Verizon Business advised customers to slow down and make sure all the other security measures are in place to trap targeted attacks before worrying about replacing SecurID tokens.
Organizations shouldn't make replacing compromised RSA Security
SecurID tokens their top priority, according to a security consultant
at Verizon Business.
Corporate IT departments would be better off beefing up defenses to
stop spear-phishing attacks and increasing network security rather than
rushing to replace compromised tokens, Dave Kennedy, a security analyst
with Verizon Business, wrote June 30 on the company's Security Blog.
Around three-quarters of the cases believed to be secondary attacks
following the SecurID breach used spear phishing e-mail attacks to
install a Trojan on a computer within the targeted organization,
The Trojan installed a keylogger onto the victim's computer to gather
user information such as the hostname, the user ID, PIN code and the
temporary code generated by the SecurID token, Kennedy said. The
harvested information could be used to create a cloned SecurID token to
breach the network, according to Kennedy.
"With this the attacker can work backwards to associate a user ID with
token seed and then use the results to impersonate the user," Kennedy
Implementing security measures against spear-phishing attacks will stop
this kind of SecurID-attack from succeeding as well as other targeted
attacks, while replacing the tokens won't do anything about all the
other attacks, Kennedy said. Spear-phishing and other targeted attacks
are a bigger threat to most organizations than the one relying on
cloned SecurID tokens, according to Kennedy.
"All those things we've been encouraging customers to do for years
continue to be essential," Kennedy wrote, noting that the costs of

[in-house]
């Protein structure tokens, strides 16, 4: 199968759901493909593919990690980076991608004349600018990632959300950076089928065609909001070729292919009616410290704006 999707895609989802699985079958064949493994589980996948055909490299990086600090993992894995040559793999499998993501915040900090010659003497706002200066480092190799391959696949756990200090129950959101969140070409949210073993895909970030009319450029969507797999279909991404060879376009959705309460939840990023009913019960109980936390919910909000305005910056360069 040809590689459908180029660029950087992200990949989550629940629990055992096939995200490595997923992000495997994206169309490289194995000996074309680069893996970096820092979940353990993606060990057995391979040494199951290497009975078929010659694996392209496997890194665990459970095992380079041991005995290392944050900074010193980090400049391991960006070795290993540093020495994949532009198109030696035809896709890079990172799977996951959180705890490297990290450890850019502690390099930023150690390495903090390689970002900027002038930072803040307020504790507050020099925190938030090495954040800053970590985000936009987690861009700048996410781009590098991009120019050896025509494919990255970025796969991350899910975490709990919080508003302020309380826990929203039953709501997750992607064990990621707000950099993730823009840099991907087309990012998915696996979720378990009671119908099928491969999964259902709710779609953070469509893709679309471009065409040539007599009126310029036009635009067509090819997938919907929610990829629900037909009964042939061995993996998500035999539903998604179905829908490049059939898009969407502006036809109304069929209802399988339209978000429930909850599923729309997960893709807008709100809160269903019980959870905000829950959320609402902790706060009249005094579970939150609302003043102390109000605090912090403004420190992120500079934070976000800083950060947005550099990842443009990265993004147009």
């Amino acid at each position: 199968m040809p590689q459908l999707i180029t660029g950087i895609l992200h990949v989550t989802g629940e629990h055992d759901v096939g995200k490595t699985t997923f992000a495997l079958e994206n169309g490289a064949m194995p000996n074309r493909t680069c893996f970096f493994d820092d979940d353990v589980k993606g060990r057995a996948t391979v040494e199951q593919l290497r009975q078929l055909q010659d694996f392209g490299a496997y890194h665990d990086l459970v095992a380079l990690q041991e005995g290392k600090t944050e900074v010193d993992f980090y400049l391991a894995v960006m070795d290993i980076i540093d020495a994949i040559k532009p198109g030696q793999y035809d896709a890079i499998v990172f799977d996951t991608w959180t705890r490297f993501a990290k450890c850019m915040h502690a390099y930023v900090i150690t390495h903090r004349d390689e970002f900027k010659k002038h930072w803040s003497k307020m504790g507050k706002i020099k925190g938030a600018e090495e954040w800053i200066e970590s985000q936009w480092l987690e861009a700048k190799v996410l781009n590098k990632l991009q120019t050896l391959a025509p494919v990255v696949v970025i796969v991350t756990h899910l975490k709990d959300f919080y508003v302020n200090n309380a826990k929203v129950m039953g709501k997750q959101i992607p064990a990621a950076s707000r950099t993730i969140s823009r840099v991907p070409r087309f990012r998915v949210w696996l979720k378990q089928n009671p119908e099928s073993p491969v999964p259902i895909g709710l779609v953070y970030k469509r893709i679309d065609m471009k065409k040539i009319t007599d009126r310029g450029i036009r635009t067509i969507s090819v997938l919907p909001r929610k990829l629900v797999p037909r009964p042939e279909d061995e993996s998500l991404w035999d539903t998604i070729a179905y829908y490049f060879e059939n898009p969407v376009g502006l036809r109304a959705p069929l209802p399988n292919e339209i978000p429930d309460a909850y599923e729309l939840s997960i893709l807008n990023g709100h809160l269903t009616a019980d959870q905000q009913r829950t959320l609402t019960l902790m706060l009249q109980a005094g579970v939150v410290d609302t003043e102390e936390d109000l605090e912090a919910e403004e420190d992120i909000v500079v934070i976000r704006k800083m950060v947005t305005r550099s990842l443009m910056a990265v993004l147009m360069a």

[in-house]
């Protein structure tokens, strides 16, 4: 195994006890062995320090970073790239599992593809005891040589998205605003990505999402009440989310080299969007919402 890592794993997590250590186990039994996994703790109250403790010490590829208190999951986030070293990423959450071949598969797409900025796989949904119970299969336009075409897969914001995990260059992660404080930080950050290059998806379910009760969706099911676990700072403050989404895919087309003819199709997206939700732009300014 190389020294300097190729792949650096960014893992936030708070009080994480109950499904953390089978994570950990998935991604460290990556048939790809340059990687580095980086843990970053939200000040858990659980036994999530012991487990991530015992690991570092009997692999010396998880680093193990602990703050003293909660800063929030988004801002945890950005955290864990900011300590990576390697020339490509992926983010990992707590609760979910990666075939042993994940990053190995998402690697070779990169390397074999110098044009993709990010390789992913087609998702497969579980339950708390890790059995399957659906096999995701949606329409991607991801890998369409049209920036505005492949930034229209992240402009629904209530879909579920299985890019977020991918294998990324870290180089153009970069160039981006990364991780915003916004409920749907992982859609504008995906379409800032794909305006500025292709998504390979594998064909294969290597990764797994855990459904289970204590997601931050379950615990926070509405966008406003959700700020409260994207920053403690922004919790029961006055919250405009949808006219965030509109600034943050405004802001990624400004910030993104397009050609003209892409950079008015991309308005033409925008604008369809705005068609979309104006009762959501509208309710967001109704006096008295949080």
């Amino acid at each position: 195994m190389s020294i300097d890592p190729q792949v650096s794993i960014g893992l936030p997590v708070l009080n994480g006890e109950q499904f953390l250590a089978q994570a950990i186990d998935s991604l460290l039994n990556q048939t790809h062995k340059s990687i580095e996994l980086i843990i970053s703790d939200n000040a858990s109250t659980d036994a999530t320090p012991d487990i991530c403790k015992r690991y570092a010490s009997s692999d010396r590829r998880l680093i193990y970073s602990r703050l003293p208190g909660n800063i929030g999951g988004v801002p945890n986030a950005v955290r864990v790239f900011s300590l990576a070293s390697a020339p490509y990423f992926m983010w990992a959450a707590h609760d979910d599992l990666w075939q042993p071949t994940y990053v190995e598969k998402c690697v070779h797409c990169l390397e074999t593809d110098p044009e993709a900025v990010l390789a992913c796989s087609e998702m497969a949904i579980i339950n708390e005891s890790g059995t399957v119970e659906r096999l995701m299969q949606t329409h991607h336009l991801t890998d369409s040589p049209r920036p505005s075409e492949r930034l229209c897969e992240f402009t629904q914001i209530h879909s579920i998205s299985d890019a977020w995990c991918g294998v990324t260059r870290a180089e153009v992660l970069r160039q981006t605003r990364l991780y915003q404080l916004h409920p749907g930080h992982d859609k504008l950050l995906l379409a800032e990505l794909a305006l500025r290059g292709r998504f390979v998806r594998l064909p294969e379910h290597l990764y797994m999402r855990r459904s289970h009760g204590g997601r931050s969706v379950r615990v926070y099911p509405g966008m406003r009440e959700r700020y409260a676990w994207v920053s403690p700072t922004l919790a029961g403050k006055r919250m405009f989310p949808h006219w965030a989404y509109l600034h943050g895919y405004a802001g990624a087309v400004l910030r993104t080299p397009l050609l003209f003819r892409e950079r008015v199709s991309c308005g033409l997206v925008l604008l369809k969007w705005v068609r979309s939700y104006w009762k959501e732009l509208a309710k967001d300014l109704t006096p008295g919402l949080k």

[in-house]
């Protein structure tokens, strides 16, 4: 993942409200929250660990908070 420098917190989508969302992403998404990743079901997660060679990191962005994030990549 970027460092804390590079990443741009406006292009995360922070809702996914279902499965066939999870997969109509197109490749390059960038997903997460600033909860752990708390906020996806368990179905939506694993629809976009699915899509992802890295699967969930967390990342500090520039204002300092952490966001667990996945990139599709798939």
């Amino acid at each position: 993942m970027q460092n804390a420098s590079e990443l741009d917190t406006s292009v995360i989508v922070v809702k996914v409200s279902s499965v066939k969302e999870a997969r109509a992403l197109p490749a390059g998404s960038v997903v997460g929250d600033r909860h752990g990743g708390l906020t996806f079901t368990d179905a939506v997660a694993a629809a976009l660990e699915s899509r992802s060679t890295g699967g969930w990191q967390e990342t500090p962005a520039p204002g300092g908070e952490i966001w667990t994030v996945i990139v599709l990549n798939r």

those measures should already be part of the routine IT budget.
All customers should restrict authentication sessions to known devices
and locations, monitor authentication sessions from unknown devices and
locations while restricting multiple logins from the same user. Kennedy
encouraged IT managers to aggressively investigate suspicious incidents
When RSA Security announced its data breach in March, it immediately
advised customers to strengthen existing security measures such as
detecting unusual logins and escalation of user privileges in order to
detect follow-up attacks.
"Everything known about the RSA breach supports the inference that
nation-state motivated attackers were responsible for the RSA breach,"
Kennedy wrote. Once an organization accepts that the threat may be from
"state-sponsored actors," then the management team has to assess the
likelihood of the RSA attackers targeting the enterprise, Kennedy said.
Rushing to replace the tokens would disrupt operations and require the
organization to dedicate additional resources, especially staff time.
"No knee-jerking allowed," Kenney wrote.
Only a "subset" of enterprises, departments, and individuals should be
taking immediate action against the threat, Kennedy said. He defined
this subset as some government departments, some researchers, some
companies with aggressive international competitors and any entity
already targeted for nation-state espionage.
Companies that are "peers" of Lockheed Martin, Northrop Grumman and the
International Monetary Fund would fall in this category, said Kennedy.
Most customers should plan to replace their existing SecurID
installation, but they can take their time to do so, provided other
security measures are in place, according to Kennedy.
Kennedy closely echoed RSA Security's claim in June that the attackers
were only interested in military information and were focused on
defense contractors. RSA has focused its efforts on replacing the
tokens for customers in the vulnerable category, but has said it will
replace tokens for practically any customer who request to do so.